Pros and Cons of Drone Delivery
When it comes to food, household and other items from retailers like Amazon and Walmart, speed is a major driver behind the push for drone delivery, as drones, once launched, don’t have to contend with the typical obstacles that slow cars and delivery trucks down, like traffic, multiple stops or chatty neighbors.
Though noise is often cited as one potential drawback to drones, they are quieter than delivery trucks and require much less energy and emit less emissions. One recent study found that drones produced 84 percent fewer greenhouse gasses per package compared to diesel trucks and used 94 percent less energy, too.
But much of the success that’s occurring in pilot programs and tests are essentially happening in vacuums. No one really knows for certain what the future of drone delivery will look like and whether it will actually work when scaled across the United States and Europe.
“Many systems will need to mesh to achieve delivery success,” Sally Applin, a senior research anthropologist and consultant studying the effect of automation on social systems, writes in the 2016 book, The Future of Drone Use. “In addition to privacy and security issues, much of what is being considered by companies with delivery drone ‘dreams’ are imagined as individual scenarios that do not take an aggregate of drones within public space into consideration.”
In the book, which features contributions from several scholars and researchers who have studied the broader implications of expanded drone use, Applin writes about many of the potential consequences and concerns drone delivery could harbor in urban environments, from on-board cameras that could infringe on privacy, to safety risks if a drone were to fail and plummet to the ground.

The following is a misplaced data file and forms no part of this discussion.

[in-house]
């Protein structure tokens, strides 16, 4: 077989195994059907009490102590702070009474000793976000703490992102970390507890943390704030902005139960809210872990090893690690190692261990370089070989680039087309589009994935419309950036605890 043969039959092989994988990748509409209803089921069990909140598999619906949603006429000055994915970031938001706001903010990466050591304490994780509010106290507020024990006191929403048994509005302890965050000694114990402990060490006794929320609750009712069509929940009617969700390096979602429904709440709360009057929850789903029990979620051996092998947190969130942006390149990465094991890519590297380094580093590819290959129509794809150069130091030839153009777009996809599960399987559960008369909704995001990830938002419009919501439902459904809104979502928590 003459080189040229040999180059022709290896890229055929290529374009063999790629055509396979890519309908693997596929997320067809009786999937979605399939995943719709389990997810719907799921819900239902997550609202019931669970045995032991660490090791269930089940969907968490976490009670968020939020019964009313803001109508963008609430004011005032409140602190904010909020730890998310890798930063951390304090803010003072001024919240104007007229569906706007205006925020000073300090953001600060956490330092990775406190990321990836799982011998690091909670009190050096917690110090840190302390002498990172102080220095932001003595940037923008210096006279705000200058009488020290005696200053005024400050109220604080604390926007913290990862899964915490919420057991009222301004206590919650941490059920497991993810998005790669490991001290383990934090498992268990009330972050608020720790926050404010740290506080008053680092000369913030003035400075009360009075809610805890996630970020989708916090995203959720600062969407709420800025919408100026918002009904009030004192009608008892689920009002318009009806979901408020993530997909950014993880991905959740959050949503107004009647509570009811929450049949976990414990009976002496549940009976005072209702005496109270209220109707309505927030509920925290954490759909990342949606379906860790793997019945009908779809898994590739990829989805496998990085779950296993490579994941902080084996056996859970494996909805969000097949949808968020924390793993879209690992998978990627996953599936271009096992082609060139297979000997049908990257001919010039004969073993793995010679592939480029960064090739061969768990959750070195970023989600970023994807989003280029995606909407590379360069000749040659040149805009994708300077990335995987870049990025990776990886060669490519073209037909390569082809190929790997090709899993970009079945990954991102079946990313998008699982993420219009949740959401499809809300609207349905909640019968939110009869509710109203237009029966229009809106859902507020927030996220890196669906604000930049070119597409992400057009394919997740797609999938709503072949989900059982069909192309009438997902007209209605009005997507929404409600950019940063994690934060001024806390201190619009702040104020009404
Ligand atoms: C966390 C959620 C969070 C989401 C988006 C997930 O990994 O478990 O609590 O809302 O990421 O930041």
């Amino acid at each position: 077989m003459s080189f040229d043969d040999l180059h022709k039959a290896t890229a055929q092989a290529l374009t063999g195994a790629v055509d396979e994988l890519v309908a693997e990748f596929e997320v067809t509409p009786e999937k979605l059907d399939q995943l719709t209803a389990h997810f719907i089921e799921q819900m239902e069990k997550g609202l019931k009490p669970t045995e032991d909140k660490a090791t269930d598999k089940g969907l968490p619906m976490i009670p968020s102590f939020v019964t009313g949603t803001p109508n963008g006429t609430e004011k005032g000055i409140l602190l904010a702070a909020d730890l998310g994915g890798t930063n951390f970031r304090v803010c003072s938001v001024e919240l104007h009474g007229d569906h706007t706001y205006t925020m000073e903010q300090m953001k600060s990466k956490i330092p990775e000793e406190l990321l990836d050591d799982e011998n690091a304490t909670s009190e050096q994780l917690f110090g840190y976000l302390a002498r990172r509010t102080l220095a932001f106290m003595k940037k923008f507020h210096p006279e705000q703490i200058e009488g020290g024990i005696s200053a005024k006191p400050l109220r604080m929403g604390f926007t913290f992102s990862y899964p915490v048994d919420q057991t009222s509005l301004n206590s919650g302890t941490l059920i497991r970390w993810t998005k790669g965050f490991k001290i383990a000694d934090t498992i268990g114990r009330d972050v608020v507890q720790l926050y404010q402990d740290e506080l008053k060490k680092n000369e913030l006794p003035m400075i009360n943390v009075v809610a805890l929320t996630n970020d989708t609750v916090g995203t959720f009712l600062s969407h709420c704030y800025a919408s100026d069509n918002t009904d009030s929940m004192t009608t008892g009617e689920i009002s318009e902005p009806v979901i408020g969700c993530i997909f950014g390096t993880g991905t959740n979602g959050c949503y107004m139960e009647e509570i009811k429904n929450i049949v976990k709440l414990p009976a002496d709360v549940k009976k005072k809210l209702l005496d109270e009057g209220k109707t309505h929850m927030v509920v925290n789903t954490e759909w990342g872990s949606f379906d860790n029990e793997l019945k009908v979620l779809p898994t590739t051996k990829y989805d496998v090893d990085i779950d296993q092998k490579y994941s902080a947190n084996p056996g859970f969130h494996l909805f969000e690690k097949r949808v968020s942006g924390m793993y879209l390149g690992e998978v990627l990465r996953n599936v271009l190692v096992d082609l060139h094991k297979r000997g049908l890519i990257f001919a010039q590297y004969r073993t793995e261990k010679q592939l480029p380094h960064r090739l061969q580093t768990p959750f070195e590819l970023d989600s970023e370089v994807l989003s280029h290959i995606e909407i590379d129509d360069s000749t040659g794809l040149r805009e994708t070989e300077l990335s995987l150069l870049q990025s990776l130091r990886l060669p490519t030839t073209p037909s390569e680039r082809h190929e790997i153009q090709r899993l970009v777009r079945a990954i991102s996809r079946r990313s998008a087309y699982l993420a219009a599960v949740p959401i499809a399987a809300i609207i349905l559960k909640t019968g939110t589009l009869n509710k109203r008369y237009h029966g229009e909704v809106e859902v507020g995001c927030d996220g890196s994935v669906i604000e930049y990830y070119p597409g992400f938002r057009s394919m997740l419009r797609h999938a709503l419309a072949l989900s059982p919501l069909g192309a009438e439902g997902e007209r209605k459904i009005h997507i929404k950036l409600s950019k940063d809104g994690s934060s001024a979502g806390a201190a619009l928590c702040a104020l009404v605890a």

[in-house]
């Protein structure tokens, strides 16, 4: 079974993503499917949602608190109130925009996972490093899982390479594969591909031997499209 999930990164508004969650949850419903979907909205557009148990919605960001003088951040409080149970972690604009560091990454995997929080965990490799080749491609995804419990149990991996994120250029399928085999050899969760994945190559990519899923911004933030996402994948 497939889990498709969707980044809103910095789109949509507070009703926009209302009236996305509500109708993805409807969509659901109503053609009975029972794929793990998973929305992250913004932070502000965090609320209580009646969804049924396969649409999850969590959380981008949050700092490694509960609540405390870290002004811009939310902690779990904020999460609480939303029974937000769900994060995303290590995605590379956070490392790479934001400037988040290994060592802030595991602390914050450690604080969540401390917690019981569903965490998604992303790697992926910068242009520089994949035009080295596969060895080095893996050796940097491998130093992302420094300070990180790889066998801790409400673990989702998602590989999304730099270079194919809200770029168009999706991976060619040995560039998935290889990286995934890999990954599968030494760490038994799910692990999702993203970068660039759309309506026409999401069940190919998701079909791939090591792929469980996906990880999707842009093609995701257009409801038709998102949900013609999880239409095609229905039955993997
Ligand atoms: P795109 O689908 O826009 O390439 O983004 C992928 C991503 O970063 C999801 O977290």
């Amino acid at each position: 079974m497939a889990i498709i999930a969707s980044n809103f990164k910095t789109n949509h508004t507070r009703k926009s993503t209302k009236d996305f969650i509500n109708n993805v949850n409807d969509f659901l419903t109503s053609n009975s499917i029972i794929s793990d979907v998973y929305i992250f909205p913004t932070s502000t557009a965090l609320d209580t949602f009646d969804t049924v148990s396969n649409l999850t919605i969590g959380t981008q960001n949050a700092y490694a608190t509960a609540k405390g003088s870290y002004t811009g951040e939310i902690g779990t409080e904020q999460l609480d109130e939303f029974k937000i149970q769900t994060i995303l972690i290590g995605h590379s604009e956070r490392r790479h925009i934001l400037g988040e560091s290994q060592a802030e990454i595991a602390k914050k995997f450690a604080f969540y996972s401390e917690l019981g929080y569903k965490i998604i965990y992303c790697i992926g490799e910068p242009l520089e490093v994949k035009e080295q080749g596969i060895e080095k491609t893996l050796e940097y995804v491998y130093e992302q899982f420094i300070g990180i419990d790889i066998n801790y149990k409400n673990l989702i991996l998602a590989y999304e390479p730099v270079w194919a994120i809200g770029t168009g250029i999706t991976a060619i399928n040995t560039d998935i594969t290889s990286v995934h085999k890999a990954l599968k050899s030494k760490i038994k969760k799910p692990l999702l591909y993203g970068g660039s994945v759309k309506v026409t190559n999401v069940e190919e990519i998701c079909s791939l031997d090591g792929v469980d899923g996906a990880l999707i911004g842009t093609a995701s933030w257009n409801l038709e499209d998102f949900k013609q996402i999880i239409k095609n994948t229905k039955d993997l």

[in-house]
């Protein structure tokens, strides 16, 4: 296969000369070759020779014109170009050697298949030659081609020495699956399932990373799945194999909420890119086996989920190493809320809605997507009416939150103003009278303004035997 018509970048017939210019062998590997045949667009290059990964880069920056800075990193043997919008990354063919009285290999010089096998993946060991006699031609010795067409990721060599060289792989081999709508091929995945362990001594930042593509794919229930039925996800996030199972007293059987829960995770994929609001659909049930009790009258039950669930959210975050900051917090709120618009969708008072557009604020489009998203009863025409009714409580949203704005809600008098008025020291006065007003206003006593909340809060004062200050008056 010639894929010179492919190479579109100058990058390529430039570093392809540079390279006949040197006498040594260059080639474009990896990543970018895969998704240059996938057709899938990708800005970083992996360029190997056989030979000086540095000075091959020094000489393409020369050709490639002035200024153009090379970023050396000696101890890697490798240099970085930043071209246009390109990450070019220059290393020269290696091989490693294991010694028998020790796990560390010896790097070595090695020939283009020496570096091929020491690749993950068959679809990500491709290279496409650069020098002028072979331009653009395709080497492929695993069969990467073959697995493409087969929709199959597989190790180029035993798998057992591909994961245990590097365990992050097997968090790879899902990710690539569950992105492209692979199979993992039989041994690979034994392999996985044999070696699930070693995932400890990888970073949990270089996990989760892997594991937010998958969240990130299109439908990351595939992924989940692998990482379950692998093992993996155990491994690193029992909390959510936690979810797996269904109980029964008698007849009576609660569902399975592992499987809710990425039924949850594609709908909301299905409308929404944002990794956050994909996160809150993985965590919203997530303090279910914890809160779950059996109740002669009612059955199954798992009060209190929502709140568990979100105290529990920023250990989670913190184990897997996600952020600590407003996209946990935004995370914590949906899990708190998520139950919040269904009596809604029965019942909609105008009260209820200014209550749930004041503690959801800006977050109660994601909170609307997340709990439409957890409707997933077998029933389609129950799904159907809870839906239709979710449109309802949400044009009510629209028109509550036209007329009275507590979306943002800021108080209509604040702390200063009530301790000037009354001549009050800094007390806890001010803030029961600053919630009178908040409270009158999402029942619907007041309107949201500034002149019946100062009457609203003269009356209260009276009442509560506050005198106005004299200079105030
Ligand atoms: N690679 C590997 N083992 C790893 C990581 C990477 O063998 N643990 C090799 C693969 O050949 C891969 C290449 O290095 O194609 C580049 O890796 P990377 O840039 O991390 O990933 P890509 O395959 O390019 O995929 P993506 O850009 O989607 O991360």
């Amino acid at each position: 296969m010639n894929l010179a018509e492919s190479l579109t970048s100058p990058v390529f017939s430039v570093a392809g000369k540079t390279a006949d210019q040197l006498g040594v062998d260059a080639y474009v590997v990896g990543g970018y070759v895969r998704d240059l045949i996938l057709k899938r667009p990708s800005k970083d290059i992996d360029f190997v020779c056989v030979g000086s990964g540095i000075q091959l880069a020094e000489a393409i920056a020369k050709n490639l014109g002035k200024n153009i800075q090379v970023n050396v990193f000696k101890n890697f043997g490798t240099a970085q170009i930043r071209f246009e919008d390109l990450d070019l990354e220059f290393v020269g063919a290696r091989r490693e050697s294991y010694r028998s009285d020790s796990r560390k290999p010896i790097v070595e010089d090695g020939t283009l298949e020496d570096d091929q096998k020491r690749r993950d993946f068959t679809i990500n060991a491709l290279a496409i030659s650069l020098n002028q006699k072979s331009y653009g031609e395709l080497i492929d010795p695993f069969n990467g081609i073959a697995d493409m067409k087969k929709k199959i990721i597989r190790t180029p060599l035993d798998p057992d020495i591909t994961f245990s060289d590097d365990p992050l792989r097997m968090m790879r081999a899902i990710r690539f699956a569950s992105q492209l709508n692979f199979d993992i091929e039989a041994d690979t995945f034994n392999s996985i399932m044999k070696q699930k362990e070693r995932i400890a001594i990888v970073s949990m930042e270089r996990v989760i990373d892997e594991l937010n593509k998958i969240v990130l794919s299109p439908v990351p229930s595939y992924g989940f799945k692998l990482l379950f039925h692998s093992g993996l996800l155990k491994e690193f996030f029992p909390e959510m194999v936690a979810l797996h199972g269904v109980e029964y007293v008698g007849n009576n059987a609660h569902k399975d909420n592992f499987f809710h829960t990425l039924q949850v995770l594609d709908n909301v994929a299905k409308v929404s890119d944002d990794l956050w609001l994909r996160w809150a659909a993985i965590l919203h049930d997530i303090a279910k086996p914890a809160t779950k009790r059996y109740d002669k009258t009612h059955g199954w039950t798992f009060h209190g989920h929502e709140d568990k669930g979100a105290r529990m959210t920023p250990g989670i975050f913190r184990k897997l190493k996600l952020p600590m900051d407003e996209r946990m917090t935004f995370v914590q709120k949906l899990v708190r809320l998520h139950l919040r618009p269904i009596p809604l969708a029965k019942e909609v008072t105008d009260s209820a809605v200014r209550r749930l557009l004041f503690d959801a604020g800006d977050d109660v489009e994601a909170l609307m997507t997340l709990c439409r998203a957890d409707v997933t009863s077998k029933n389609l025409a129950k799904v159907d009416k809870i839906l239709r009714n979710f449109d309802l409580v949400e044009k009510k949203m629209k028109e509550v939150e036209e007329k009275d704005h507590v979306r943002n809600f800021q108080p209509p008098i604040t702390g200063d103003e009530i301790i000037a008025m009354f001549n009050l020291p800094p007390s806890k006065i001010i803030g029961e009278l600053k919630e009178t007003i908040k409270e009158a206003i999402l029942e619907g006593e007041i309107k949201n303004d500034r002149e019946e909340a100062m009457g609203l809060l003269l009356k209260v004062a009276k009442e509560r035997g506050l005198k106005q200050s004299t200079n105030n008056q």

“Think of us as the mule and the mule doesn’t understand the person it’s carrying the product for.”
Healy told Built In Manna does not collect any data when making deliveries. “We’re not interested in customer data,” he said. “Think of us as the mule and the mule doesn’t understand the person it’s carrying the product for.”
On safety, Healy said a parachute will deploy during a total system malfunction to bring it down to the ground safely. Flytrex also uses parachutes, according to their website. (Delivery trucks, too, pose a tremendous safety risk especially in neighborhoods where children are playing and potentially distracted drivers and workers are pushed to their limits in extreme conditions.)
But Applin also notes the impact drones may have on wildlife, in addition to humans, and the need for even further research. Birds especially will feel the effects of drones, though they’ve been known to fight back. She also writes that by looking at how other animals have reacted to drones entering their habitat — one study found that American black bears exhibited a stress response to drones — researchers may have a better understanding of how humans will respond to expanded drone use where they work and live.
Is Drone Delivery Really a Viable Replacement?
On top of concerns in the public sphere Applin writes about, there are issues surrounding whether or not drone delivery is actually an efficient, or even viable, alternative given our current system.
“In this country we have an incredible road system,” Campbell said. “We spent 100 years building roads, helping trucks. So you can get almost anywhere fairly quickly by truck or car. And that makes it much harder for drones because the drones now have to compete against something that’s been fine-tuned and optimized in practice for years.”